This month's coup in Ghana could well presage a fresh wave of military takeovers of Africa's fragile states. The toppling of President Kwame Nkrumah of Ghana in 1966 unleashed a cascade of coups throughout the continent. More recently the return to representational democracy in Nigeria, Ghana, Senegal, Uganda, and, for a time, in the Central African Republic, was the decisive impulse.
Flight Lieutenant Jerry Rawlings, Ghana's military leader for the second time in three years, is not unique in ambition and in his contempt for politicians and for the people who vote them into office. Whether President Hilla Limann and his cabinet were corrupt and inefficient, just inefficient, or simply unable to return Ghana to its one-time prosperity may long be a matter of opinion.
What is clear, however, is that Ghana's balance of payments difficulties, its severe shortages of foreign exchange, and the inability of the state to deliver essential services gave Mr. Rawlings ample excuse to oust the politicians.
Ghana largely depends upon earnings from the export of cocoa. But the world prices of cocoa have fallen dramatically in recent years. Ghanaian peasants have stopped growing for the cash market and have also been adept at smuggling their crops into the neighboring Ivory Coast. Thus, the inability of Ghana to prosper has been as much the fault of commodity price instability as it has local mismanagement. Moreover, all governments since the time of Mr. Nkrumah have suffered from the burden of debt left by him and from his diversion of Ghanaian resources and energies into a myriad of unprofitable, grandiose, and draining industrial and agricultural schemes.
Mr. Rawlings may follow Col. Muammar el Qaddafi of Libya, from whom he has had finanical support, and move Ghana to the left. More upsetting to Ghanaians may be his attempt to impose austerity and asceticism on a country where governmental corruption and the market economy are ways of life with centuries of tradition behind them.
If Mr. Rawlings reforms Ghana without too many deprivations of liberty or other tribulations, his rule may be welcomed by Ghanaians. But his 112 days in charge in 1979 are not remembered with any fondness by politically active Ghanaians. Then he appeared mercurial, headstrong, and imbued with a sense of personal self-righteouness.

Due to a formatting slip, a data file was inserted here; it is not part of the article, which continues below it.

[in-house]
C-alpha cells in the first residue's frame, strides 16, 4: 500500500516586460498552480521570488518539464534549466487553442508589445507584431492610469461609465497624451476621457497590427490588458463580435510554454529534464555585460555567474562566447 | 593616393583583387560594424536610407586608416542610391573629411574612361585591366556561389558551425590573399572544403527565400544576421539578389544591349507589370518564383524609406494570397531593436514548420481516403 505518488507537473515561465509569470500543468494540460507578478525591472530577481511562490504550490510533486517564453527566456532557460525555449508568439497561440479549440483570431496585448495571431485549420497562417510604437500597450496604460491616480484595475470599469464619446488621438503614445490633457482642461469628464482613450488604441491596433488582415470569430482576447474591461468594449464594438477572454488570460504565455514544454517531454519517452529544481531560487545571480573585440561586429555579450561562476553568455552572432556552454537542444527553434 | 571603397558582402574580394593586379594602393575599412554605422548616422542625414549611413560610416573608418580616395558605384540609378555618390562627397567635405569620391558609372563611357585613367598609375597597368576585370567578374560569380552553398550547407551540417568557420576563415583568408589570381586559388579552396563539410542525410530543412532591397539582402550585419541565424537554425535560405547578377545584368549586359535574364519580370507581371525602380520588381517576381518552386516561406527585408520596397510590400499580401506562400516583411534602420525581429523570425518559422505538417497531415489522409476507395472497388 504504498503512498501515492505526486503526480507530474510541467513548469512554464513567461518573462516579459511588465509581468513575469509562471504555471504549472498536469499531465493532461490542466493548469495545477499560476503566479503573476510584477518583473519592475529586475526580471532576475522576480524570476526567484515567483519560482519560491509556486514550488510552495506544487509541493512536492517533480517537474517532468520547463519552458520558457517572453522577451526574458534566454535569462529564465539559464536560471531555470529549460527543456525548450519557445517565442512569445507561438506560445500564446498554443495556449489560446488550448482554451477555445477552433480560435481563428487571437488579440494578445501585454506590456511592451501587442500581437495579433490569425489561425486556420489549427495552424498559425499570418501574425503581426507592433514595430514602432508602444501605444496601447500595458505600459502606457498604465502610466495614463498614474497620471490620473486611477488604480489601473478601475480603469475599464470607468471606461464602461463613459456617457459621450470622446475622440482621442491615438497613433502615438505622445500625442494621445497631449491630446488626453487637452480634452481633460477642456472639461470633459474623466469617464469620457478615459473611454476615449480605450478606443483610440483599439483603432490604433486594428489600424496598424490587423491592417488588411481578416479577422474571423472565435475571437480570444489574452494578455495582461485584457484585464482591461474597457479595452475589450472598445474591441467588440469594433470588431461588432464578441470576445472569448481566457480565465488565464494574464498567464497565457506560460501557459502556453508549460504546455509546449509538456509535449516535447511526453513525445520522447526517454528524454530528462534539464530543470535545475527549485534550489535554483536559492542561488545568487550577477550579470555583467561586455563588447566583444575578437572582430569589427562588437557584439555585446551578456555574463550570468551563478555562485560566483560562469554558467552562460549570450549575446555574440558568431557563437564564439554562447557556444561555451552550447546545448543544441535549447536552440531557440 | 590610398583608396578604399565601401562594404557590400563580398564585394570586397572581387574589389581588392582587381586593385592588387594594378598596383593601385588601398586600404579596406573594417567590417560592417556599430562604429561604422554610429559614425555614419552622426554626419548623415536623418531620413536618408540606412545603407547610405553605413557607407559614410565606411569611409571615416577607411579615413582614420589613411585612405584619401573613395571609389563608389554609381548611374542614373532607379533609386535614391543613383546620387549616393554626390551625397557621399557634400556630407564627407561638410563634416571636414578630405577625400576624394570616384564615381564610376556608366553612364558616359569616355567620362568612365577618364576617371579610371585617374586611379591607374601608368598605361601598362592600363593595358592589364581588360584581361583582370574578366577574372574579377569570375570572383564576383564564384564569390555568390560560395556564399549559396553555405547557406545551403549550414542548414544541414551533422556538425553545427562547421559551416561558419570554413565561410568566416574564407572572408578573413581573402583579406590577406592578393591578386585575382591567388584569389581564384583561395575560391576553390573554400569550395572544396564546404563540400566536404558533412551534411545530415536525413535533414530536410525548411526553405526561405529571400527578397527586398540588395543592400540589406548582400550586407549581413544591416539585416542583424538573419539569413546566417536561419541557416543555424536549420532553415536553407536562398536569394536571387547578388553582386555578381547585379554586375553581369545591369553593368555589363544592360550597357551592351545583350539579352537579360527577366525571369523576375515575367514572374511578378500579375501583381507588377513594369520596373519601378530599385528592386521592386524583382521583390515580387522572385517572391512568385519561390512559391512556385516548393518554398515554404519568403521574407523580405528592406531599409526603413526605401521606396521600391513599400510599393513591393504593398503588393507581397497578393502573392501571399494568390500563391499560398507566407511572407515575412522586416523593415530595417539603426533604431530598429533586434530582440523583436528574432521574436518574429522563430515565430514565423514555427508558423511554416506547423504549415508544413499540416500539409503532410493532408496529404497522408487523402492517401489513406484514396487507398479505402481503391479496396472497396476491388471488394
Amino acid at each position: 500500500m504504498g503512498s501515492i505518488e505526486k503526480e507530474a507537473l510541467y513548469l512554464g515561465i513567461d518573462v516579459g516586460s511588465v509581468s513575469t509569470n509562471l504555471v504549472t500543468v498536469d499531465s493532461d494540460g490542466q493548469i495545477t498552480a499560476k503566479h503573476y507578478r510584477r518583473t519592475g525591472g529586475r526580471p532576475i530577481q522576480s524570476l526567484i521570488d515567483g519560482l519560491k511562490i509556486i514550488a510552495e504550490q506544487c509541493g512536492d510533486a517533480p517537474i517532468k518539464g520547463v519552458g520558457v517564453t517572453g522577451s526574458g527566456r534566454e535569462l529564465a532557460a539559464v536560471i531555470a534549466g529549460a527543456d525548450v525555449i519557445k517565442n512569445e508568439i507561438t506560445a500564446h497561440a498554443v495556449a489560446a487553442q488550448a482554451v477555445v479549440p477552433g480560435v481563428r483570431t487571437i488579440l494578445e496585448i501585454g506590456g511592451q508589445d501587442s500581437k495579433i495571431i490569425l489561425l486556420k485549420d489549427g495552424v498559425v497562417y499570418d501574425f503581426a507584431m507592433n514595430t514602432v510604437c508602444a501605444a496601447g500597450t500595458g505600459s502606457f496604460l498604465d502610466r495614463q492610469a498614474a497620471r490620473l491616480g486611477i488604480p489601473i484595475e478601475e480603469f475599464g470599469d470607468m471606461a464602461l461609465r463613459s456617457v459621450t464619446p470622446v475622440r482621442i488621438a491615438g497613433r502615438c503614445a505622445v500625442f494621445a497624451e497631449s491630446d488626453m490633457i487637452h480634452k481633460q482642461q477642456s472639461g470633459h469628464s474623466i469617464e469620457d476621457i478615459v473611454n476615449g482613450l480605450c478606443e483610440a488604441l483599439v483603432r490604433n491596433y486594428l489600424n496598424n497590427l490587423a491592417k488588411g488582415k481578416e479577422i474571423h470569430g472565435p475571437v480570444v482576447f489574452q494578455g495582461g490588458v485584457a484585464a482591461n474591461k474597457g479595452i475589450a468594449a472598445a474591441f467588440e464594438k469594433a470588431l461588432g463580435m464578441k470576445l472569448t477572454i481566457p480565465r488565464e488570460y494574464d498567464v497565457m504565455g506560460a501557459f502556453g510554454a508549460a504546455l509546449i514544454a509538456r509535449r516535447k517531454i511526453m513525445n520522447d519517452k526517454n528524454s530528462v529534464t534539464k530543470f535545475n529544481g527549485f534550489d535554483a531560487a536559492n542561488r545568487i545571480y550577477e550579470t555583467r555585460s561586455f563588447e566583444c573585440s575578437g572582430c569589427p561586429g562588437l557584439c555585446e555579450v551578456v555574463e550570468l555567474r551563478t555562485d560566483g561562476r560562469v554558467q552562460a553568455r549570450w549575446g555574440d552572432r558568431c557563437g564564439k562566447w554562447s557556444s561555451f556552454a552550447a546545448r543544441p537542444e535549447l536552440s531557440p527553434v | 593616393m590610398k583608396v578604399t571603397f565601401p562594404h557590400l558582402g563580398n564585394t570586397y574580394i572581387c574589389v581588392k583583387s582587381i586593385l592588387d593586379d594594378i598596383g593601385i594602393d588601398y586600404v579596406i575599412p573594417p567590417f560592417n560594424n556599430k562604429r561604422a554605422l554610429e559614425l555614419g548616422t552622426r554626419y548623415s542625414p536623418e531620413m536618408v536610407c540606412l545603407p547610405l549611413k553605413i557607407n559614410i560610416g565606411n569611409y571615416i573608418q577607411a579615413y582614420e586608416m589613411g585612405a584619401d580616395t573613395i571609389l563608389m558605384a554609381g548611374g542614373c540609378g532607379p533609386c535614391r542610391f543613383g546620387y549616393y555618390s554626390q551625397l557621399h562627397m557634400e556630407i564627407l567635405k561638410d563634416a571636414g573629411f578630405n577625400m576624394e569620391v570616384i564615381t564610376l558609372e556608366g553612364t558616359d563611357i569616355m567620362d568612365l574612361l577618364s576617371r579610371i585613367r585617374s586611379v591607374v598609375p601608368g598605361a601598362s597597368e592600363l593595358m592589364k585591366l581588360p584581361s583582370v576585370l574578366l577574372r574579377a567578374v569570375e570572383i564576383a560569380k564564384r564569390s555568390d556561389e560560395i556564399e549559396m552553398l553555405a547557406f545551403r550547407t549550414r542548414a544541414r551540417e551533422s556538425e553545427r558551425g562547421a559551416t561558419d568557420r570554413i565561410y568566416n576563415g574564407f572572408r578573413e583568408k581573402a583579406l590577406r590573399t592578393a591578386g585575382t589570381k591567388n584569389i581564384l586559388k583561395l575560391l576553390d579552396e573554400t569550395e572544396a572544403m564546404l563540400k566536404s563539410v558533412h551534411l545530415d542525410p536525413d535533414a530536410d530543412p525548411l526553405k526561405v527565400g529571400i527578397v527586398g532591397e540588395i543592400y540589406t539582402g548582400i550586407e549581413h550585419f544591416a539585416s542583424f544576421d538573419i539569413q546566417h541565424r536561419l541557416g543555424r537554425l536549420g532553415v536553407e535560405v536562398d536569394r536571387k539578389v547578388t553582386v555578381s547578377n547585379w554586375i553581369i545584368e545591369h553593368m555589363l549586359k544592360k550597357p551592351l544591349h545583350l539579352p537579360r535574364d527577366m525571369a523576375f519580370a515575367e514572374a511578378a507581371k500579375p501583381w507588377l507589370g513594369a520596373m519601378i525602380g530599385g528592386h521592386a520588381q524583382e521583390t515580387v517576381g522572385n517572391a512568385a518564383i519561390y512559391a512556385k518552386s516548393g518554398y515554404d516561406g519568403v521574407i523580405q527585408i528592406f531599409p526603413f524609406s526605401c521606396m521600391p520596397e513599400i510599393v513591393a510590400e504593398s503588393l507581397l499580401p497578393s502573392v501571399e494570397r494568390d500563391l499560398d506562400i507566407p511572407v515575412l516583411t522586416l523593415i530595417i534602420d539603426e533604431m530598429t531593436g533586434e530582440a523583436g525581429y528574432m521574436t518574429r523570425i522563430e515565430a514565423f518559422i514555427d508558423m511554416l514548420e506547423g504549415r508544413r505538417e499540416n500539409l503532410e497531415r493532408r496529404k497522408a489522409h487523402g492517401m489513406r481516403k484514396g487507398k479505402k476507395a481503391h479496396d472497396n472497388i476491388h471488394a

Other soldiers in Africa may be as ambitious and strong-minded as Mr. Rawlings. If corruption, governmental mismanagement, and economic decay are the guides, then a country like Sierra Leone could well be the scene of a coup. But does Sierra Leone have a Jerry Rawlings in the military? And would he dare attack the heavy-handed rule of President Siaka Stevens, a grand old man of Sierra Leonean politics?
Nigeria is a worry, too, for the military are credited with running the country well from 1976 until 1979, when they permitted a national election. Prime Minister Shehu Shagari is accused of favoring members of his own National Party when jobs and other perquisites are distributed. He is also regarded by numerous Nigerians as being indecisive at a time when the country's oil-derived revenues are ebbing and agricultural output has slowed. Whether or not there is discontent sufficient for the soldiers to move once more from their barracks must be a matter of local judgment and timing.
Farther afield, Zambia has been precarious for some time. President Kenneth Kaunda has been in office since 1963. The military is well armed and strong. The urban population, about 50 percent of Zambia's 6 million total, is anxious for better and less expensive consumer goods, and for an end to the shortages that plague Zambia. Beef, cooking oil, and even maize, the staple, are frequently in short supply. The main trade unions are also angry at Mr. Kaunda, but whether the soldiers are prepared to move against the ''father'' of their country must depend on the existence of a local version of Jerry Rawlings.
The coup in Ghana may end up being personalized, local, and of short duration. Or, as once before, the soldiers of Africa could rise up both for causes and excuses on the right as on the left.